As the Chinese territory races to build eight new resorts in the next three years, labour strains look set to intensify: workers are demanding higher pay and threatening strikes at a time when operators face a labour shortage.
Las Vegas kingpins Sheldon Adelson of Las Vegas Sands and Steve Wynn of Wynn Resorts together reported unexpected costs of US$50 million (S$62 million) last quarter for labour-related compensation at their Macau casinos, Reuters reported.
China's special administrative region boasts 35 casinos and relies on gaming taxes for more than 80 per cent of government revenues. Rigid regulations prohibit foreigners from working at the gaming tables, leaving operators little choice but to raise wages to attract and retain staff.
Workers at Galaxy were planning a protest yesterday at the company's resort after a Macau trade union last week submitted a petition alleging its salaries were "disrespectful" to some employees.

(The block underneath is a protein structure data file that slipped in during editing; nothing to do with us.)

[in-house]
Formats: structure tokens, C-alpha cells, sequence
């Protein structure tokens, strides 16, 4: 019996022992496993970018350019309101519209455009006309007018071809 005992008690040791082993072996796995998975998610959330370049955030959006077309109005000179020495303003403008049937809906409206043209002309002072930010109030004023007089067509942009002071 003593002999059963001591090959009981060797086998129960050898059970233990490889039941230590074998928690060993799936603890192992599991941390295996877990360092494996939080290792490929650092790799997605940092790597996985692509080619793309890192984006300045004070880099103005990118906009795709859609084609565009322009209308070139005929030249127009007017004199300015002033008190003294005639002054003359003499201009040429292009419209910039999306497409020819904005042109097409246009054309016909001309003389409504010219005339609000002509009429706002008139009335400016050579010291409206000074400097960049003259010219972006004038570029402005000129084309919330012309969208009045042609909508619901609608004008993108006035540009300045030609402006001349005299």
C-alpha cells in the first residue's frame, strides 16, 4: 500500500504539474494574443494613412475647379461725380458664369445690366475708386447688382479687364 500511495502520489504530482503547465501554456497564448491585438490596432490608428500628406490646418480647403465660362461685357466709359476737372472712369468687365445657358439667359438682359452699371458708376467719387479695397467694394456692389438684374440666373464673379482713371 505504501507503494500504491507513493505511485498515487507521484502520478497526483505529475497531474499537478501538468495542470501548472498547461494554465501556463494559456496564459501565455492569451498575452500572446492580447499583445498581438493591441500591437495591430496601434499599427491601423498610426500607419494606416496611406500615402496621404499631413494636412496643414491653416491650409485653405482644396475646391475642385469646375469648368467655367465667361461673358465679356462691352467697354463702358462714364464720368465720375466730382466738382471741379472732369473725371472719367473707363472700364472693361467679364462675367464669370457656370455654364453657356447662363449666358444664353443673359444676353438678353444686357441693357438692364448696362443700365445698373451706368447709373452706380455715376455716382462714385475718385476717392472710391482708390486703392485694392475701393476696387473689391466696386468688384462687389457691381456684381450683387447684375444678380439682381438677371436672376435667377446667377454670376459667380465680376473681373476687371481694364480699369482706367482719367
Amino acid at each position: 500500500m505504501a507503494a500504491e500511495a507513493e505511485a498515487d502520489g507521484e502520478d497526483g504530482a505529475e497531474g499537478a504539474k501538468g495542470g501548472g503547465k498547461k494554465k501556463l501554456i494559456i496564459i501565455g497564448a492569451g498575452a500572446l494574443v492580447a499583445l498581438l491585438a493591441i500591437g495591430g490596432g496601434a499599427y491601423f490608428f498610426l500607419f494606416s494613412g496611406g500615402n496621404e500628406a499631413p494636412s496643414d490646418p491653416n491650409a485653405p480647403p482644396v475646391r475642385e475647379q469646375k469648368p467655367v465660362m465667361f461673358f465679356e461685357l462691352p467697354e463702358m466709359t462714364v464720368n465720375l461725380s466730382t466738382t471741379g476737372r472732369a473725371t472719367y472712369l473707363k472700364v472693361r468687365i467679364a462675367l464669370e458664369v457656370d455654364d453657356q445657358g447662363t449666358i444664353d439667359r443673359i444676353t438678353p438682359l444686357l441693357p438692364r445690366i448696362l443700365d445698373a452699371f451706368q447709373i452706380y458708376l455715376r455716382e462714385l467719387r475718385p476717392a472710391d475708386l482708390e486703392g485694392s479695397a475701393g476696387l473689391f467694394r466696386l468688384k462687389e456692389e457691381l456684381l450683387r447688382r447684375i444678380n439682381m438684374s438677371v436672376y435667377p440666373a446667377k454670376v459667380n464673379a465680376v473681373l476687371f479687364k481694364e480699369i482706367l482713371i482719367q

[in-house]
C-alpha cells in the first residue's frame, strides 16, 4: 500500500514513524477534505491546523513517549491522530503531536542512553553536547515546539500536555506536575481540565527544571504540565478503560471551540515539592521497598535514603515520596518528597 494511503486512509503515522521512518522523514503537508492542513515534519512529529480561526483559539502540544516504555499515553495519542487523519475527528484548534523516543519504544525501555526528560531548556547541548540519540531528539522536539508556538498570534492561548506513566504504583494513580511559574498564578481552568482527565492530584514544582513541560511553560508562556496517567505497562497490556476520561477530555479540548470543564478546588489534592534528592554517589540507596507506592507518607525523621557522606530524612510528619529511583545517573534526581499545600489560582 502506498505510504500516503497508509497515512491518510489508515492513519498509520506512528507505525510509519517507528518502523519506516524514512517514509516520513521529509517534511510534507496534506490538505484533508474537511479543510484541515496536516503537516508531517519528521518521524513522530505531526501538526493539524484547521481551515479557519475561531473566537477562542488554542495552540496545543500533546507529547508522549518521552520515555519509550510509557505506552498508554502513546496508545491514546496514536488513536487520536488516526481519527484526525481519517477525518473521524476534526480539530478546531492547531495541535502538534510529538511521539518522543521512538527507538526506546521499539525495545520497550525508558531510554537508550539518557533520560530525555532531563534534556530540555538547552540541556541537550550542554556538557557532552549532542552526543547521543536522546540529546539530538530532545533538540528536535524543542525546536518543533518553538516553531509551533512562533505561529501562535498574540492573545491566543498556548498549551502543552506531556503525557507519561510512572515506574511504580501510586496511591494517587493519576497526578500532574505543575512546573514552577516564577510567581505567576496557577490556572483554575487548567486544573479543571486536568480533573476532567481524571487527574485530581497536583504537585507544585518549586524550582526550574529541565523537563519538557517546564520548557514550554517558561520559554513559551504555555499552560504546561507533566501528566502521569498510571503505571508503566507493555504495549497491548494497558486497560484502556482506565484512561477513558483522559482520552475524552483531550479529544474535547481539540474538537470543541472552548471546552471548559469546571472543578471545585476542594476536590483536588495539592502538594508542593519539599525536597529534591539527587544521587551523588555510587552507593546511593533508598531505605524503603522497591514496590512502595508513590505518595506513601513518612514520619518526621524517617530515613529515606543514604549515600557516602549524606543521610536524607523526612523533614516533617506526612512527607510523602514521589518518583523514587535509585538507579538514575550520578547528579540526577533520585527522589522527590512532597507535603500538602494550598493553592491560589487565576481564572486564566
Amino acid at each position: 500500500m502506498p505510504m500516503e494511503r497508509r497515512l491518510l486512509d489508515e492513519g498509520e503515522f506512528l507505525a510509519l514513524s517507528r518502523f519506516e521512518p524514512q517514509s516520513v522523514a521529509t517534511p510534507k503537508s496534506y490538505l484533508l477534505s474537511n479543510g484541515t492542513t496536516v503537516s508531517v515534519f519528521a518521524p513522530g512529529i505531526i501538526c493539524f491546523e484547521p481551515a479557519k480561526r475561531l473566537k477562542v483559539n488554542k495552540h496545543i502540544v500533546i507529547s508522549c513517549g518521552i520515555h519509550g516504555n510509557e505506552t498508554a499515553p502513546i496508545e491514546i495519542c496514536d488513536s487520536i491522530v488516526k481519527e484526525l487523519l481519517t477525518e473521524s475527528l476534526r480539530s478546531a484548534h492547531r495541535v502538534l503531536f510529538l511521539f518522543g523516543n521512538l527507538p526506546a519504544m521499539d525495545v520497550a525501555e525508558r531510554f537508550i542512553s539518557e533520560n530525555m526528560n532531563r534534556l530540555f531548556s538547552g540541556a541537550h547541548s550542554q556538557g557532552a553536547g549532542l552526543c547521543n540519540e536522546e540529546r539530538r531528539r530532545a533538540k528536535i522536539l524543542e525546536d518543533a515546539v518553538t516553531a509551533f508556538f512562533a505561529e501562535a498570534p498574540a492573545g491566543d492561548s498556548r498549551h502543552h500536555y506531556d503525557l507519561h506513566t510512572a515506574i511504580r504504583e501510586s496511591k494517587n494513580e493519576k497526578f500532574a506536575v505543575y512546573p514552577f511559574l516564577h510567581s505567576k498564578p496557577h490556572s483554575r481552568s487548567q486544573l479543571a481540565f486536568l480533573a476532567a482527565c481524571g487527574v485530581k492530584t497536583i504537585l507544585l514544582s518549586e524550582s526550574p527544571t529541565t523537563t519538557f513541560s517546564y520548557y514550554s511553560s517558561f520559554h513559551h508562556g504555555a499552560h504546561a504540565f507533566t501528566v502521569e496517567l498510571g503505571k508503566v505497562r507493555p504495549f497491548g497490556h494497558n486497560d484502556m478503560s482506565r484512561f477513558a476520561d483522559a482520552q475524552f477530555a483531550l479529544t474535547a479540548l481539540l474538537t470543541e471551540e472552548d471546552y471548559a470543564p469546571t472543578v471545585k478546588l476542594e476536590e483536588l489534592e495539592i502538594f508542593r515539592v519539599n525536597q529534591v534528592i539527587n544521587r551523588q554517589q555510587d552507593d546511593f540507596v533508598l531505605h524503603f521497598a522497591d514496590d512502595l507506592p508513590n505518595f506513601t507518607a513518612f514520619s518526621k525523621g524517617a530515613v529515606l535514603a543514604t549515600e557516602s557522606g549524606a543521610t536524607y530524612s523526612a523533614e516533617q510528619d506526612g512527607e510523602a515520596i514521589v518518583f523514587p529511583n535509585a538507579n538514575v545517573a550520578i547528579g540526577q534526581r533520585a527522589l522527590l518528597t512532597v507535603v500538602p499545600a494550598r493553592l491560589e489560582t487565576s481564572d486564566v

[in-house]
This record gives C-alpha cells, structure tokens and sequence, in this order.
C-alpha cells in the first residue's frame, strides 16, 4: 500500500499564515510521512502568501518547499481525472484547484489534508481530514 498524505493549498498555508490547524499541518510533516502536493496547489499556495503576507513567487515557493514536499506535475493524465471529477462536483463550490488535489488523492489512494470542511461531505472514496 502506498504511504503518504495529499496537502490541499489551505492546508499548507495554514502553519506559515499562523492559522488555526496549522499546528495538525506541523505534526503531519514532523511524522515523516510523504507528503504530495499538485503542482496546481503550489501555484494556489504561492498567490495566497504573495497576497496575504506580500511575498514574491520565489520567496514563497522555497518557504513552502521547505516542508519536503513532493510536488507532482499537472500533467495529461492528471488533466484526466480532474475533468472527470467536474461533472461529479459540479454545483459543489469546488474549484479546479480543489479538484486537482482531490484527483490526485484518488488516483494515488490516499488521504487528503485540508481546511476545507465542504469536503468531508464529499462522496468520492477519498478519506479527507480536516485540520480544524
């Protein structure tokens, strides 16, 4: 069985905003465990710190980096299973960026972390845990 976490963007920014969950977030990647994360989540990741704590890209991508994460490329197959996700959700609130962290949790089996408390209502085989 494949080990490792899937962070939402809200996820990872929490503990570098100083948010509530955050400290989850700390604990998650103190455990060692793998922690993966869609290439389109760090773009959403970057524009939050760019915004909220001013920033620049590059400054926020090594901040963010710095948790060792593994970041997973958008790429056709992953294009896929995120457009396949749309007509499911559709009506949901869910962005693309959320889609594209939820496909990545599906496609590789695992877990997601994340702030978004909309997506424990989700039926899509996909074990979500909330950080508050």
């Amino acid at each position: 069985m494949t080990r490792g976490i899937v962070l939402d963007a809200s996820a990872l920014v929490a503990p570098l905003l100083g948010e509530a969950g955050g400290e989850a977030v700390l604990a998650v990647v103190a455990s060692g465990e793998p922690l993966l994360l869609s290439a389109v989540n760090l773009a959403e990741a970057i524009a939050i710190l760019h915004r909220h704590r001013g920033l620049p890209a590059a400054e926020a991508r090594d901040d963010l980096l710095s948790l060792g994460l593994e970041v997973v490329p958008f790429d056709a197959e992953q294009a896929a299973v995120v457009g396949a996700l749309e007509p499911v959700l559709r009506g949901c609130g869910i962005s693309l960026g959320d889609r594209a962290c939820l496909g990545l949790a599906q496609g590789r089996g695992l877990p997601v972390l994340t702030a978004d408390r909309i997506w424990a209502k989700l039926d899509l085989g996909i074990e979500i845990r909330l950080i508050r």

More than 1,000 workers protested last week outside Adelson's showpiece Venetian, accusing the company of poor wages and unfair promotions.
Galaxy and Sands China have expressed concern and vowed to resolve the problem.
"For both Galaxy and Sands we are not ruling out a strike," said Mr Ieong Man Teng, a baccarat dealer and president of Forefront of Macao Gaming, the labour group behind the recent protests.
Local media have reported the Venetian's anniversary on Aug 28 as a potential date for a strike.
Dealers in Macau earn an average of 17,000 to 18,000 patacas (S$2,650 to S$2,800) a month, about half the US$4,000 that Las Vegas dealers get.
Macau's labour unions have been rapidly gaining strength over the past year, garnering support from young people who have grown accustomed to job security and government handouts.
Last October, more than 10,000 casino dealers took to the streets in one of the territory's biggest protests. They called on the government to safeguard local workers after casino operators publicly despaired at the difficulty of expanding while adhering to Macau's labour conditions.
This article was first published on August 6, 2014.
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